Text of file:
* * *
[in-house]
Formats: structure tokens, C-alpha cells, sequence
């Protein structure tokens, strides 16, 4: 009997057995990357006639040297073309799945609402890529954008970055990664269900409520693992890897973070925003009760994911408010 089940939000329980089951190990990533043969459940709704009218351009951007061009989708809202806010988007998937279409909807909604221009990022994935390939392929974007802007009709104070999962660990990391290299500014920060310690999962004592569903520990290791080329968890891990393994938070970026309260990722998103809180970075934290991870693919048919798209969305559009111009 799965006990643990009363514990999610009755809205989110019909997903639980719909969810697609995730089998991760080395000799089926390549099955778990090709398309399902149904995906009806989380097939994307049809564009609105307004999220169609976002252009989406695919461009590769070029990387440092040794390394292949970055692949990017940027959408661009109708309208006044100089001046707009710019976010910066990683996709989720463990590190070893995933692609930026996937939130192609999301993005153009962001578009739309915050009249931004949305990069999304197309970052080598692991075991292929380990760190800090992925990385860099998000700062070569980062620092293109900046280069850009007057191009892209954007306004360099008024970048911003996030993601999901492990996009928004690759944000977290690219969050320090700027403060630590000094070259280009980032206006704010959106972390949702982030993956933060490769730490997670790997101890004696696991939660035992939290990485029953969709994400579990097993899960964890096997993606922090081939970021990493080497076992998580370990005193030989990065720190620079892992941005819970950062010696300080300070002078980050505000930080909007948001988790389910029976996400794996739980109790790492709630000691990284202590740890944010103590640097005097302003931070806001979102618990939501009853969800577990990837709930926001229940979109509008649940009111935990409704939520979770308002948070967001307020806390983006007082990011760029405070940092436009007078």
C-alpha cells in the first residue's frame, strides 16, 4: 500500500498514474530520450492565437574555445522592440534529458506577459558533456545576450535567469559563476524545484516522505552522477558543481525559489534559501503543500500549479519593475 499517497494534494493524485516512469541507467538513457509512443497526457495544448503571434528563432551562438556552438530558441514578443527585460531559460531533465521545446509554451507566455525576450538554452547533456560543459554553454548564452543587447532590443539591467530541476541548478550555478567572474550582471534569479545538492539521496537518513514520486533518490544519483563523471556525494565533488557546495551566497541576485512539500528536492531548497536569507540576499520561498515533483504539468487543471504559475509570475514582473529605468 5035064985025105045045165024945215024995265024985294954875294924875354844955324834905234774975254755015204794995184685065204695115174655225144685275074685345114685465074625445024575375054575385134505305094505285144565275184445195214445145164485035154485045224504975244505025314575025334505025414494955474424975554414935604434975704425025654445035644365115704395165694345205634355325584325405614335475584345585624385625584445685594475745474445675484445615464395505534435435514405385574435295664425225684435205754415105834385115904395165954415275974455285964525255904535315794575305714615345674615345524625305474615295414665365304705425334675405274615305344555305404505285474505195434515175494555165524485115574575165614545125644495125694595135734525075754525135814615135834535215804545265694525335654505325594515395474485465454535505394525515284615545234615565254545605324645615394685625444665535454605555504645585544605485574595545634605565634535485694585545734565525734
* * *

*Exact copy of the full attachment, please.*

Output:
[in-house]
Formats: structure tokens, C-alpha cells, sequence
């Protein structure tokens, strides 16, 4: 009997057995990357006639040297073309799945609402890529954008970055990664269900409520693992890897973070925003009760994911408010 089940939000329980089951190990990533043969459940709704009218351009951007061009989708809202806010988007998937279409909807909604221009990022994935390939392929974007802007009709104070999962660990990391290299500014920060310690999962004592569903520990290791080329968890891990393994938070970026309260990722998103809180970075934290991870693919048919798209969305559009111009 799965006990643990009363514990999610009755809205989110019909997903639980719909969810697609995730089998991760080395000799089926390549099955778990090709398309399902149904995906009806989380097939994307049809564009609105307004999220169609976002252009989406695919461009590769070029990387440092040794390394292949970055692949990017940027959408661009109708309208006044100089001046707009710019976010910066990683996709989720463990590190070893995933692609930026996937939130192609999301993005153009962001578009739309915050009249931004949305990069999304197309970052080598692991075991292929380990760190800090992925990385860099998000700062070569980062620092293109900046280069850009007057191009892209954007306004360099008024970048911003996030993601999901492990996009928004690759944000977290690219969050320090700027403060630590000094070259280009980032206006704010959106972390949702982030993956933060490769730490997670790997101890004696696991939660035992939290990485029953969709994400579990097993899960964890096997993606922090081939970021990493080497076992998580370990005193030989990065720190620079892992941005819970950062010696300080300070002078980050505000930080909007948001988790389910029976996400794996739980109790790492709630000691990284202590740890944010103590640097005097302003931070806001979102618990939501009853969800577990990837709930926001229940979109509008649940009111935990409704939520979770308002948070967001307020806390983006007082990011760029405070940092436009007078």
C-alpha cells in the first residue's frame, strides 16, 4: 500500500498514474530520450492565437574555445522592440534529458506577459558533456545576450535567469559563476524545484516522505552522477558543481525559489534559501503543500500549479519593475 499517497494534494493524485516512469541507467538513457509512443497526457495544448503571434528563432551562438556552438530558441514578443527585460531559460531533465521545446509554451507566455525576450538554452547533456560543459554553454548564452543587447532590443539591467530541476541548478550555478567572474550582471534569479545538492539521496537518513514520486533518490544519483563523471556525494565533488557546495551566497541576485512539500528536492531548497536569507540576499520561498515533483504539468487543471504559475509570475514582473529605468 5035064985025105045045165024945215024995265024985294954875294924875354844955324834905234774975254755015204794995184685065204695115174655225144685275074685345114685465074625445024575375054575385134505305094505285144565275184445195214445145164485035154485045224504975244505025314575025334505025414494955474424975554414935604434975704425025654445035644365115704395165694345205634355325584325405614335475584345585624385625584445685594475745474445675484445615464395505534435435514405385574435295664425225684435205754415105834385115904395165954415275974455285964525255904535315794575305714615345674615345524625305474615295414665365304705425334675405274615305344555305404505285474505195434515175494555165524485115574575165614545125644495125694595135734525075754525135814615135834535215804545265694525335654505325594515395474485465454535505394525515284615545234615565254545605324645615394685625444665535454605555504645585544605485574595545634605565634535485694585545734565525734